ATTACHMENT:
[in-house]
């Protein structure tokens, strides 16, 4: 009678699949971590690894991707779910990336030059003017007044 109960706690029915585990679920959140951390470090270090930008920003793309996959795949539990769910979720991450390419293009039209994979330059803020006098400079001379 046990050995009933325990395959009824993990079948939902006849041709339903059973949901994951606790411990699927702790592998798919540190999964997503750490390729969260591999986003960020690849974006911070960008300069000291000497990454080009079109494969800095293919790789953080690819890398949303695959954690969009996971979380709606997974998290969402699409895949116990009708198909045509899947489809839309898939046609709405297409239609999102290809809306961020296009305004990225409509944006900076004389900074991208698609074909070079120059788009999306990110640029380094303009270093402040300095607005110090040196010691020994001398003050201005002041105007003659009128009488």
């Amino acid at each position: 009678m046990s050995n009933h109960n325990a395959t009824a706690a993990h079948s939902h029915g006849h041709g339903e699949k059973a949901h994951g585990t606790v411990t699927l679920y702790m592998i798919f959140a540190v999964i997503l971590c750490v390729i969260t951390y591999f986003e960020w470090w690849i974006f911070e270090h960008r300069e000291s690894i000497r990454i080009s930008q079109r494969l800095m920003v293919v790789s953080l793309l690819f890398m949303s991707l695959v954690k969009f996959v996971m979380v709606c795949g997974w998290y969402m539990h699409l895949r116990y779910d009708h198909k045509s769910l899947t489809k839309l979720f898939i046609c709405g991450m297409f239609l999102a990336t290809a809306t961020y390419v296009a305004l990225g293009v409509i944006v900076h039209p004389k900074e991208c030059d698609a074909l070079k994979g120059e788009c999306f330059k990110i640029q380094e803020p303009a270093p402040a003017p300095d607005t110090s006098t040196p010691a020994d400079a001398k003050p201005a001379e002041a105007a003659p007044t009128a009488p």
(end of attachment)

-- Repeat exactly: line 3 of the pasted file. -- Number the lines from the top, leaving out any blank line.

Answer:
């Amino acid at each position: 009678m046990s050995n009933h109960n325990a395959t009824a706690a993990h079948s939902h029915g006849h041709g339903e699949k059973a949901h994951g585990t606790v411990t699927l679920y702790m592998i798919f959140a540190v999964i997503l971590c750490v390729i969260t951390y591999f986003e960020w470090w690849i974006f911070e270090h960008r300069e000291s690894i000497r990454i080009s930008q079109r494969l800095m920003v293919v790789s953080l793309l690819f890398m949303s991707l695959v954690k969009f996959v996971m979380v709606c795949g997974w998290y969402m539990h699409l895949r116990y779910d009708h198909k045509s769910l899947t489809k839309l979720f898939i046609c709405g991450m297409f239609l999102a990336t290809a809306t961020y390419v296009a305004l990225g293009v409509i944006v900076h039209p004389k900074e991208c030059d698609a074909l070079k994979g120059e788009c999306f330059k990110i640029q380094e803020p303009a270093p402040a003017p300095d607005t110090s006098t040196p010691a020994d400079a001398k003050p201005a001379e002041a105007a003659p007044t009128a009488p």